British Secretary of State for Defence Ben Wallace is preparing to resign in the very near future, and this resignation is very indicative and not accidental. It has big geopolitical implications, because he could become the first defense minister in the West to be sacked amid the failure of the Ukrainian offensive that began back in May. Wallace is leaving immediately after a public confrontation with the authorities in Kiev, when he called Britain’s arsenals not an Amazon warehouse from which you can order anything you want, whenever you want it. Expecting to leave the post, Wallace desperately tried to become NATO secretary general, but did not achieve his goal, “yielding” to the old and proven Stoltenberg, who remained in office for a while longer. There were rumors that the Irishman Biden did not support his candidacy because Wallace, when he was an officer, participated in the suppression of the Irish nationalists, but the real reason was his “wrong” behavior in the Ukrainian direction. As defense minister, Wallace managed to deplete Britain’s military capabilities on the Ukrainian front. Ammunition stocks have been reduced to a critical level, and according to estimates, they are now sufficient for only a day of active fighting. For example, the country has only 40 combat-ready tanks, and only 11 destroyers left.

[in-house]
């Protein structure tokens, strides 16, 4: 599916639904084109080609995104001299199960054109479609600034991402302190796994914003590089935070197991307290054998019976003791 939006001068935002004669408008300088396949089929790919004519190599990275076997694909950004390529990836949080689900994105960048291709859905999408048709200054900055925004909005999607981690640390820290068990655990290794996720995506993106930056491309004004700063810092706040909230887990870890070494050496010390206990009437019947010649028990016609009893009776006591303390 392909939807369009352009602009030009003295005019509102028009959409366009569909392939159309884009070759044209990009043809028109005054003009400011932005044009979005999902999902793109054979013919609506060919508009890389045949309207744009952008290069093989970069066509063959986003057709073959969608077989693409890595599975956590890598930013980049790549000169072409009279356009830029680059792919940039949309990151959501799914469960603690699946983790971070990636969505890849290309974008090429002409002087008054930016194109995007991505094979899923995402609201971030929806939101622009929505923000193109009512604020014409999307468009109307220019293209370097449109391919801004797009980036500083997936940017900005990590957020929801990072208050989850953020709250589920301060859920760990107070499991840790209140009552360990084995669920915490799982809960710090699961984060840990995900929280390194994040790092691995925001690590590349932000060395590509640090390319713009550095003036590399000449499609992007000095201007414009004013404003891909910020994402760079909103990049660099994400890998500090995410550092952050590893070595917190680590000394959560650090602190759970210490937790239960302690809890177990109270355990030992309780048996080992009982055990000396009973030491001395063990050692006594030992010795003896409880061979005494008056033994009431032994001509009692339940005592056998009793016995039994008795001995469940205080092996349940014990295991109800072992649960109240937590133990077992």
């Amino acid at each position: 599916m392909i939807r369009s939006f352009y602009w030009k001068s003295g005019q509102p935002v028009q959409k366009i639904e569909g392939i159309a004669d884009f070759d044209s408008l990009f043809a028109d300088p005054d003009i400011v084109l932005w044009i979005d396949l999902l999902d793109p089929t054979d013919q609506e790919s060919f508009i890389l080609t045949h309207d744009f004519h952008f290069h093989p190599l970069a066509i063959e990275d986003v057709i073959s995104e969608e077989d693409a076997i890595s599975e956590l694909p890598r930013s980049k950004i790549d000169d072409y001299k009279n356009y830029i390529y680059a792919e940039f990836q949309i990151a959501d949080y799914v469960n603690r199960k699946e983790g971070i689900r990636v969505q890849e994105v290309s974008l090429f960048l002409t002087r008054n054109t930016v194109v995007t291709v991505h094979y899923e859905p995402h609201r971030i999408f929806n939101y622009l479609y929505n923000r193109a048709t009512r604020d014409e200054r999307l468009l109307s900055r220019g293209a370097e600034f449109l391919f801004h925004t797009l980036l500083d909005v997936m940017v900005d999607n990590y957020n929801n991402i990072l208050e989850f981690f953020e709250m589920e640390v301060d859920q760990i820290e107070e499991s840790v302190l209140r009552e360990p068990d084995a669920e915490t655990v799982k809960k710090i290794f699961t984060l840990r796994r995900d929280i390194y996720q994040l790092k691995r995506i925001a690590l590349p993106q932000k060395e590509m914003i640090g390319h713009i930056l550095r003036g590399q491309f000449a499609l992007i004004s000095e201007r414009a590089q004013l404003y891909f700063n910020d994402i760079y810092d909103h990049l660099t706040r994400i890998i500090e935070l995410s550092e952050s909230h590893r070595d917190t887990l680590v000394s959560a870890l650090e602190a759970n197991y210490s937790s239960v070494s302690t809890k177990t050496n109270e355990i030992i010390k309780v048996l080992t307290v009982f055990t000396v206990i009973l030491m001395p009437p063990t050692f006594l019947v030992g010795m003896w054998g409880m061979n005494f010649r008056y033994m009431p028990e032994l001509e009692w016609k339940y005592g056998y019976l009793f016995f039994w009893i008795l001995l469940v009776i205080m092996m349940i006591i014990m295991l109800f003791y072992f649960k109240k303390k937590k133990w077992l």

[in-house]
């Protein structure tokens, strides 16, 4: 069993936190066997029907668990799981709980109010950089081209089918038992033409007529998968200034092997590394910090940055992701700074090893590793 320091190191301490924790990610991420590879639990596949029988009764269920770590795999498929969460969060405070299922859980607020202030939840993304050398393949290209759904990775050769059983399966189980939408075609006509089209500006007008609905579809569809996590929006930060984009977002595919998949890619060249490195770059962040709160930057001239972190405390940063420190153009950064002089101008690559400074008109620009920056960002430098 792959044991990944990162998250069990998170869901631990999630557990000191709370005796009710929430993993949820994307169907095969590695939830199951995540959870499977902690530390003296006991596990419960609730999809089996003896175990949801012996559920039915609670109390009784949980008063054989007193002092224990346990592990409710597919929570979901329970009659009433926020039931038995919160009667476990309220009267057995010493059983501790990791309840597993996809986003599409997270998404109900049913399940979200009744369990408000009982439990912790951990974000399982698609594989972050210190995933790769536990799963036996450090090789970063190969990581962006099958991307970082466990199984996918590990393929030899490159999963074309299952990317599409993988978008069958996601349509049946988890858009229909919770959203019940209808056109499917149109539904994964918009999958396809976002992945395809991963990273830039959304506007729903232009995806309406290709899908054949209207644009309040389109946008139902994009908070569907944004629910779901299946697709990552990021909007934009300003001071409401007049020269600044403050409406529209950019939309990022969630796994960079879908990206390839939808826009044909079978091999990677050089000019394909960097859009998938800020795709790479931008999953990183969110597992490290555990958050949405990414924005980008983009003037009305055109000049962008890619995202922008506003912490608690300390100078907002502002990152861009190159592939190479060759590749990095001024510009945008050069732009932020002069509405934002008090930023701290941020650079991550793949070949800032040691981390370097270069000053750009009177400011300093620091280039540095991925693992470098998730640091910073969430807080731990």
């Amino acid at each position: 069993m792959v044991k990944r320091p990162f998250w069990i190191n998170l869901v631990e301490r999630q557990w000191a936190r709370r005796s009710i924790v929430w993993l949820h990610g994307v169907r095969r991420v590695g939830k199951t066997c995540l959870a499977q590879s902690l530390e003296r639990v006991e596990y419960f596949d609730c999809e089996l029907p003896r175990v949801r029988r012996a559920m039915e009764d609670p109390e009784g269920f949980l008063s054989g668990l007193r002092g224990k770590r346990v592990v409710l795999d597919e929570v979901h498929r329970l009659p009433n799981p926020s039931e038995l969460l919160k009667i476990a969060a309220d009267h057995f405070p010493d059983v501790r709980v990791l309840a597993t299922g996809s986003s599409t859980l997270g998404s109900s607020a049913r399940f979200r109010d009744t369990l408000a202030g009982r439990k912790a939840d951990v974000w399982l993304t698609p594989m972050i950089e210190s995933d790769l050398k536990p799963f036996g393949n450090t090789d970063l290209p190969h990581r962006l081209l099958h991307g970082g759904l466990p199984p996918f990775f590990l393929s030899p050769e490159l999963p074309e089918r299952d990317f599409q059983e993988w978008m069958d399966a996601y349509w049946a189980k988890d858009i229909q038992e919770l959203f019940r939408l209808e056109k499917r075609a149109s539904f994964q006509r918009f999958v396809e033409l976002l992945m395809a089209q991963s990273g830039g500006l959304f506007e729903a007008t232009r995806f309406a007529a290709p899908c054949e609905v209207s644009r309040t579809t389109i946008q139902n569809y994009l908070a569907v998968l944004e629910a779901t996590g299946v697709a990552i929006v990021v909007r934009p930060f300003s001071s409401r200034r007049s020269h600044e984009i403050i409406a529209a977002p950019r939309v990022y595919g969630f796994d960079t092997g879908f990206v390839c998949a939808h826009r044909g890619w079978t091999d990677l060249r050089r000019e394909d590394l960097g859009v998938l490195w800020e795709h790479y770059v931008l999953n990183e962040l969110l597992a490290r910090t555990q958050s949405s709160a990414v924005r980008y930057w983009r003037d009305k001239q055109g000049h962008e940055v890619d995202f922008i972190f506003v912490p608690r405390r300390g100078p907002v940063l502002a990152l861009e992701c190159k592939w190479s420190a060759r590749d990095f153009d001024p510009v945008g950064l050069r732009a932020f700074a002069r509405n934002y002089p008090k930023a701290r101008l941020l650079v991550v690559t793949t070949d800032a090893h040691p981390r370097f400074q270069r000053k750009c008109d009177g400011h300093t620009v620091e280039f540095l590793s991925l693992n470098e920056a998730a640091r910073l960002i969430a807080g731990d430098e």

In addition, there is now a crisis due to the first strike of military workers in the UK since 1945. They are demanding higher wages and threatening to quit, because even as a cashier in a supermarket you can get more than at defense companies. Because of this, there may be disruptions in the shipment of Storm Shadow missiles, whose supply, however, is already almost exhausted. Wallace is trying to resign early so as not to be held responsible for the failure in Ukraine. He is already blamed for the constant scandals with the introduction of gender-neutral ranks and the dismissal of white male pilots. The main consequence of the apparatus reshuffle, however, may be London’s reorientation from Ukraine to China. They are already sending one of their two aircraft carriers to the Pacific to deter the PLA fleet. For the sake of fairness, it should be noted that the British have already spent everything they could in Ukraine, and now the remnants of armaments can be “burned” in the upcoming potential war over Taiwan.